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Igniting Gen B and Gen V

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Igniting Gen B and Gen V

The New Rules of Engagement for Boomers, Veterans, and Other Long-Termers on the Job

Davies-Black Publishing,

15 mins. de lectura
10 ideas fundamentales
Audio y Texto

¿De qué se trata?

Think carefully before you let older, talented employees walk out of the door and into retirement. You’ll miss them.

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So you can’t wait to get new blood into your company’s key positions? The stodgy old Veterans and Baby Boomers are heading off into the sunset, and the Generation X and Generation Y whippersnappers are anxious to take their places. If you’re expecting a seamless transition, think again. As a matter of fact, the Boomers you are rushing out the door may be taking your company’s best attributes with them. Author Nancy S. Ahlrichs contends that many companies vastly underrate the value of seasoned, long-time employees. She says they can be priceless resources of productivity and creativity, and wonderful mentors for less experienced workers still learning the ropes. All you have to do is treat them as if they matter. The rewards of engaging your long-termers include strong performances, novel ideas and leadership. getAbstract roundly applauds Ahlrichs for thinking like a wise, old owl.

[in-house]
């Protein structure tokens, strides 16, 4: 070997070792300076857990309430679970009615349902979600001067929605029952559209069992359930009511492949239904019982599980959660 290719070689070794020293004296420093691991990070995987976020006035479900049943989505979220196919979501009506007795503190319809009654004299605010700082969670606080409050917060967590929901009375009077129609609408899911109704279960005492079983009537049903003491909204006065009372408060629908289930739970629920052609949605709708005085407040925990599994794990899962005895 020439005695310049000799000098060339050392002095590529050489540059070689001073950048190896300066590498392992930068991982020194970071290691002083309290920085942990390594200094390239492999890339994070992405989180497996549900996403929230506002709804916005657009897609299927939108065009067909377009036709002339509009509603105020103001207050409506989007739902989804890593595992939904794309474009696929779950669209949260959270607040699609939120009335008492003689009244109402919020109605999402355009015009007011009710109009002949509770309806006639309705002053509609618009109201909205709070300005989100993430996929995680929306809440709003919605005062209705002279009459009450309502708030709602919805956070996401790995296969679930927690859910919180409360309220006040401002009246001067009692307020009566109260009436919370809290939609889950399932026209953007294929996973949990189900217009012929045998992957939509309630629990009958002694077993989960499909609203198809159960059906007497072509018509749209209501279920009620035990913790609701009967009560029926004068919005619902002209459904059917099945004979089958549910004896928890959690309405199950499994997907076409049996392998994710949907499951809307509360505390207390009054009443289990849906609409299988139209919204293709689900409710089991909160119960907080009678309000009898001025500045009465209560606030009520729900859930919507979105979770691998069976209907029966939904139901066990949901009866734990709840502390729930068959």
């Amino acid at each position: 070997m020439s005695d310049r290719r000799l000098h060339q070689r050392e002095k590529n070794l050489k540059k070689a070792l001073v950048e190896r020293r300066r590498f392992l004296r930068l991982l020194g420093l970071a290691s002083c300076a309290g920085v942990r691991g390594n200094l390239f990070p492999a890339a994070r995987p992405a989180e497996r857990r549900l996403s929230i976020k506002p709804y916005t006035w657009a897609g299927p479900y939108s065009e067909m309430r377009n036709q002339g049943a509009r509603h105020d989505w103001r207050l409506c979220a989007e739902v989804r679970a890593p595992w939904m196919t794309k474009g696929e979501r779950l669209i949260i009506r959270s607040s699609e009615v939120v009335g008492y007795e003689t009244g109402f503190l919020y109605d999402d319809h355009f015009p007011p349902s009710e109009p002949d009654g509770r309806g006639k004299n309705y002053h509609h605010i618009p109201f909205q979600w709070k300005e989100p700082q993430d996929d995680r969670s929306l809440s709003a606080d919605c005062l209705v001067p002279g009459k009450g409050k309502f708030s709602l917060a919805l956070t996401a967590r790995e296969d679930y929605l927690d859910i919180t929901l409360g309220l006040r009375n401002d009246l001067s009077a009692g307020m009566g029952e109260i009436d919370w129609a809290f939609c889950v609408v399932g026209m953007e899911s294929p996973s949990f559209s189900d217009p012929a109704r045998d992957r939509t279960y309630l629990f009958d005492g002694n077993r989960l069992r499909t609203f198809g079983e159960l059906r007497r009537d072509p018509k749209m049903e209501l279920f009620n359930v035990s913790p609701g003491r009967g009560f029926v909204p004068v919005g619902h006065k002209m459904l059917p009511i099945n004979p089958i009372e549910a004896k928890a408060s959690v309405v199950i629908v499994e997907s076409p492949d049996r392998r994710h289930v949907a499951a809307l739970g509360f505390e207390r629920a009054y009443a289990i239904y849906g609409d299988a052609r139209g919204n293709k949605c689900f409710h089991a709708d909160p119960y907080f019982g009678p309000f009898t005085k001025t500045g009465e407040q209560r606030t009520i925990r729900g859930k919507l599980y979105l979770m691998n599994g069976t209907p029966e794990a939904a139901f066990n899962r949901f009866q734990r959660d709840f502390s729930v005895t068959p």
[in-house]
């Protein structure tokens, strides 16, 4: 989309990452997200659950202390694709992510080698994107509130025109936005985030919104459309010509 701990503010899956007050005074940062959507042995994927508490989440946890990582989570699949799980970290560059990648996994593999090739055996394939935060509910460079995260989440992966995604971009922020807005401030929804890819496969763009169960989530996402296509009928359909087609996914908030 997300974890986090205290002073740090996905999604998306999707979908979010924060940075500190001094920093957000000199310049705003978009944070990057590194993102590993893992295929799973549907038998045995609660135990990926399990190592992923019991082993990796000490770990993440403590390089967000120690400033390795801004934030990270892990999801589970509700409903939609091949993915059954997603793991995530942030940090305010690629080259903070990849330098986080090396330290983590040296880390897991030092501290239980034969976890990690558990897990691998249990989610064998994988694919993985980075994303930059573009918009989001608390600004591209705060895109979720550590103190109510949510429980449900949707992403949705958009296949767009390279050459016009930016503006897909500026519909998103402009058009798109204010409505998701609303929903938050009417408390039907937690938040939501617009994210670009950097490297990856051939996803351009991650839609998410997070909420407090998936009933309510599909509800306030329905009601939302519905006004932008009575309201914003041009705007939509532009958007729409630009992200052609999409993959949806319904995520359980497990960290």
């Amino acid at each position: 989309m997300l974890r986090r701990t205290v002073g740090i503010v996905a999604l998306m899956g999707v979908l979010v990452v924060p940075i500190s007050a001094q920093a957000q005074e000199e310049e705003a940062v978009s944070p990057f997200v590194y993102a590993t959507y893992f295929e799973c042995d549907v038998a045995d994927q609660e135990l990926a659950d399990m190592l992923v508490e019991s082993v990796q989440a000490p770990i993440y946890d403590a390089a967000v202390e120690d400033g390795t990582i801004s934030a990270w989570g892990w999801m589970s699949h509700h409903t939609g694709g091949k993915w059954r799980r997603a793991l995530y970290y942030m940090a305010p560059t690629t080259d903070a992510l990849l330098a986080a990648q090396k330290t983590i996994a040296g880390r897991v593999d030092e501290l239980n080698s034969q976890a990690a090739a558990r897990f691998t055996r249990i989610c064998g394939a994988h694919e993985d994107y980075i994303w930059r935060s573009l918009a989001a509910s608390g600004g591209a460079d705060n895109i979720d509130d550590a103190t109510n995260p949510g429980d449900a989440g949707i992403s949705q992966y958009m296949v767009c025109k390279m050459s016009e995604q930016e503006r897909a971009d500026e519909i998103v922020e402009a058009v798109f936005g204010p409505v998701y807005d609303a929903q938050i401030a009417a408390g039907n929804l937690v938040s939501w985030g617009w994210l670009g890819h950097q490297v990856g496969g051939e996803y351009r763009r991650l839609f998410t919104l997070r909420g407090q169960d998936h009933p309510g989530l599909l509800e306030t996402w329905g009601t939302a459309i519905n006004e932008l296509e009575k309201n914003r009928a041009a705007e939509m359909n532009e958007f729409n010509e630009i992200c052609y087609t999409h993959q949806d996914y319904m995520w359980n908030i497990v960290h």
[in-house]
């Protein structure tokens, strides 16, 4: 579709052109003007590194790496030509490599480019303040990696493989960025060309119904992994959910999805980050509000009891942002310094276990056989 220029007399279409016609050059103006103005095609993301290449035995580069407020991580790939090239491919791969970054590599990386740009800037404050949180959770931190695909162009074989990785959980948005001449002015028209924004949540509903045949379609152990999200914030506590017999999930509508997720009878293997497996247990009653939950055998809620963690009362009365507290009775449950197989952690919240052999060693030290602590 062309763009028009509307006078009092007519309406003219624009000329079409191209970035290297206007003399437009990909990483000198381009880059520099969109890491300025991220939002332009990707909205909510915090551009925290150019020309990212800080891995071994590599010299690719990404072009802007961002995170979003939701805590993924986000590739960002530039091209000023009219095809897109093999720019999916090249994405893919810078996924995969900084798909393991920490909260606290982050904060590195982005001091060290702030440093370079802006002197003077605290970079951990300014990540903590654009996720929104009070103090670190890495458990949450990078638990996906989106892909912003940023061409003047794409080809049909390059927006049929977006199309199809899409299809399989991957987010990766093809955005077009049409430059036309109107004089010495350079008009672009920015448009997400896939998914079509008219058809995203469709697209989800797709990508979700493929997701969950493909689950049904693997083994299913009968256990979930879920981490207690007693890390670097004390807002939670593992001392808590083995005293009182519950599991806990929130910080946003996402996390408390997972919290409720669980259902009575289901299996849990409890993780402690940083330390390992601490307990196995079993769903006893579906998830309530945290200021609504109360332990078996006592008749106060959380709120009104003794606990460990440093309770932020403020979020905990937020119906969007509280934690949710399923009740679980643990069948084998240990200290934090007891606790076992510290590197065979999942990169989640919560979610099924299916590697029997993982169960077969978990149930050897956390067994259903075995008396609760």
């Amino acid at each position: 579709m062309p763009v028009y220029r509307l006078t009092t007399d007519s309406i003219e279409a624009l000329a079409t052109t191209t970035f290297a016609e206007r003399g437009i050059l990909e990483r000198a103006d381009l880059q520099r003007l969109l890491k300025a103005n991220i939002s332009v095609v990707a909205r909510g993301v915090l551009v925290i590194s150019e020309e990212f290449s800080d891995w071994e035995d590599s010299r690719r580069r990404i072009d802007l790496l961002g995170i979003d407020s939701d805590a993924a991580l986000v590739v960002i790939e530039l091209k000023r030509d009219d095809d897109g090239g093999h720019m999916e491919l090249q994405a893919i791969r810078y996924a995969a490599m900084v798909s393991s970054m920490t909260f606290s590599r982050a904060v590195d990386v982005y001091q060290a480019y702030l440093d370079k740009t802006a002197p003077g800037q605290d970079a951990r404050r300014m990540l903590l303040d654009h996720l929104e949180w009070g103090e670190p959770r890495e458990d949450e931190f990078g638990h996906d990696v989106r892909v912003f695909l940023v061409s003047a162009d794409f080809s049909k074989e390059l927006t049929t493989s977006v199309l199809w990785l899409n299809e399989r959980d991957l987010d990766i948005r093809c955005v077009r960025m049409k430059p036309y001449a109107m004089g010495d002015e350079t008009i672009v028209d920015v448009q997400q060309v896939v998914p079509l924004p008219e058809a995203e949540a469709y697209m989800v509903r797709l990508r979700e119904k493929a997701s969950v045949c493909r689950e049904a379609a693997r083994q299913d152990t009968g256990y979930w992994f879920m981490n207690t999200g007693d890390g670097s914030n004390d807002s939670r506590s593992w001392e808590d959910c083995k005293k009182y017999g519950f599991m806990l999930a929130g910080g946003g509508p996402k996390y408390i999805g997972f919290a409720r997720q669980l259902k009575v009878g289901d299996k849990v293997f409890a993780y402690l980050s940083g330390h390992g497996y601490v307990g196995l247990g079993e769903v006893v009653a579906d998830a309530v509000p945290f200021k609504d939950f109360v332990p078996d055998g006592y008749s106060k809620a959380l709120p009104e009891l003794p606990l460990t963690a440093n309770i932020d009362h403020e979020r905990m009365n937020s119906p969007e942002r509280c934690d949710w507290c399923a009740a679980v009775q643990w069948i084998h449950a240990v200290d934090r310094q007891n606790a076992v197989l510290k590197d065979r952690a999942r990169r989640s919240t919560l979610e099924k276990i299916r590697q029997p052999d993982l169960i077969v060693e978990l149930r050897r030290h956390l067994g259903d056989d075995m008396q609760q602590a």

Engagement Holds the Key

For years, American companies relied on Veterans and Baby Boomers to create and sustain success. The Veterans – those born before 1946 – and the Boomers – those born between 1946 and 1964 – were ambitious, intelligent, productive and dependable. But U.S. businesses now face a crisis as the Boomers, in particular, begin to exit the workforce. Studies show that the retirement of 77 million Baby Boomers in the next decade or so will leave a shortage of around 20 million qualified employees.

A large number of the Generation X workers – those born between 1965 and 1977 – who will succeed the Boomers lack competency in basic skills such as written and verbal communication, and even common sense. While countries such as China and India focus on producing motivated, skilled employees, the U.S. is dealing with many immature, incompetent young workers.

If American businesses acknowledge the value of Baby Boomers, entice them to postpone retirement, and take advantage of their considerable skills and experience, the situation can improve. Progressive organizations understand the importance of having engaged employees. These workers look forward ...

About the Author

Nancy S. Ahlrichs, president of a human resources consulting firm, has shared her expertise on talent management and organizational issues with some 400 professional organizations.

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